Japan says enough to negative interest rates. While we wait for the decline

Tokyo changes course. While interest rates were rising throughout the world, Japan maintained the same position for 17 years: stable and/or negative rates. Today, however, stop. The cost of borrowing was raised by 0.1%. End of the only negative interest rate regime in the world. What about the other central banks? Wait-and-see reigns. Many say that the Fed dictates the line and everyone waits for the first move and then follows. As it always has been.

Tokyo raised interest rates today for the first time since 2007. Short-term interest rates rise to around 0%-0.1% from -0.1%. An expected decision, given the growth in inflation and the 5.3% increase in wages. With its historic decision to exit the very long and decades-long phase of ultra-expansionary monetary policy, Japan has kicked off a crucial week. In fact, all the banks are meeting these days, except the ECB which has however already clearly made it clear that there will be talk of a cut in April, but more likely in June, despite the fact that inflation in the Eurozone continues to fall. In February it stood at 2.6%, compared to 2.8% in January (Eurostat).

Now it's the Fed's turn (which meets today and tomorrow). Immobility. This seems like the most likely scenario. As at the end of January, the US central bank is now in a maintenance position. Warmer-than-expected February jobs and inflation data are prompting the Fed to reconsider how much it will cut rates, and that could lead to waiting longer. Powell & Co have always maintained, ever since they started the increase, that monetary policy would only change in the face of inflation in line with (or close to) the objective (2%) and a greater balance between demand and job offer. And the time hasn't come?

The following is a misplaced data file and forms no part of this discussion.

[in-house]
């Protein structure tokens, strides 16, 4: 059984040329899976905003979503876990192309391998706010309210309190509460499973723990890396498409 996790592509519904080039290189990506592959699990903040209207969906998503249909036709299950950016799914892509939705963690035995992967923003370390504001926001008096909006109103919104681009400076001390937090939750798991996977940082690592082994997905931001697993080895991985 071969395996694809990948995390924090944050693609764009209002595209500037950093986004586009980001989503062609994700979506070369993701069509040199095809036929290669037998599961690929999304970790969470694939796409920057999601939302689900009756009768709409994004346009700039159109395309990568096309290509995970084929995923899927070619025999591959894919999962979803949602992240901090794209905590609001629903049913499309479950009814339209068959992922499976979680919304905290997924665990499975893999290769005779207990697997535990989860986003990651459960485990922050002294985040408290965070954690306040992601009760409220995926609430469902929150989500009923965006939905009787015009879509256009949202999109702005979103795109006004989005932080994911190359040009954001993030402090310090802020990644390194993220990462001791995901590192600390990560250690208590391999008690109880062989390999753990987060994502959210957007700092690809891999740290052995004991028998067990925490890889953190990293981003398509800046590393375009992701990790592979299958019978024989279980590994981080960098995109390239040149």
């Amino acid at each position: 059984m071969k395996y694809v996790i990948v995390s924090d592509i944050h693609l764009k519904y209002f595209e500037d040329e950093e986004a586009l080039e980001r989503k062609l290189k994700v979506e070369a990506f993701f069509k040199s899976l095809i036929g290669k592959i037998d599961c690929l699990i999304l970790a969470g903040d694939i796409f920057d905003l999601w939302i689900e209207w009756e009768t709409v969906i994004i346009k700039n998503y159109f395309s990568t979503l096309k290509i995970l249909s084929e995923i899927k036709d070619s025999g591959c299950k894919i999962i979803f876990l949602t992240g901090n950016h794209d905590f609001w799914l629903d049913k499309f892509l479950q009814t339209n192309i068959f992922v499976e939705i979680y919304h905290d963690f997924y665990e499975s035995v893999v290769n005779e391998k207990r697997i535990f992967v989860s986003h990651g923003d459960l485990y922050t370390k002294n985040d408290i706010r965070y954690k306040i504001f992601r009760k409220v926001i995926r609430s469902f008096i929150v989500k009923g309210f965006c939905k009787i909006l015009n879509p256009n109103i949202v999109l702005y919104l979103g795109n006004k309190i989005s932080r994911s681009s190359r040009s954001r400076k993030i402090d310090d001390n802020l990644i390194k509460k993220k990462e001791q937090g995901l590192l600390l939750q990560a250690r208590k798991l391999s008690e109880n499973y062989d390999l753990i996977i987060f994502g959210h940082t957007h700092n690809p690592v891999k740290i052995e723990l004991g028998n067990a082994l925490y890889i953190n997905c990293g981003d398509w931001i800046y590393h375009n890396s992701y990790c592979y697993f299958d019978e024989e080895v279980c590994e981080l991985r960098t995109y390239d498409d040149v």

Thursday is London's turn. Inaction is also expected here. Rates unchanged and for the Bank of England it would be the fifth time in a row. An alignment with the Fed and the ECB, with eyes focused on wage growth above all, while there seems to be more tranquility about the constant cooling of inflation. There is talk of August to have the first cuts in London. Do they wait for the Fed and the ECB before acting?

The Australian Central Bank is also taking its time, not planning to cut interest rates before September. Here the expansionary monetary policy to support the economic recovery awaits the third phase of tax reduction starting at the beginning of July.

And Switzerland? The Swiss National Bank could reverse on Thursday, with an initial rate cut to weaken the Swiss franc which, due to excessive strength against the dollar, is causing damage to foreign trade and the competitiveness of Swiss producers. But with stabilized growth, even if less strong than usual, and normalized inflation, the Swiss National Bank does not have all this urgency to reverse monetary policy. So he could also decide to wait for the Fed and the ECB.

And Frankfurt? April is the next date. The latest ECB governing council spoke of a 0.25% cut, most likely in June. The objective is 2% inflation and for this reason we have seen years of raised rates, the strongest monetary tightening in the history of the euro. And now it's time to scissor. Rhythm is what matters. After the first cuts, rates will still remain restrictive and therefore the compression of economic growth will continue. We need to start and we will need to accelerate if, as it seems, growth is weaker than expected and inflation falls more rapidly. And the consequences of the credit crunch are now evident. The economic situation in the Eurozone pushes for an autonomous decision from Frankfurt: to cut. Without waiting, as always, for the first move to arrive from the other side of the Atlantic.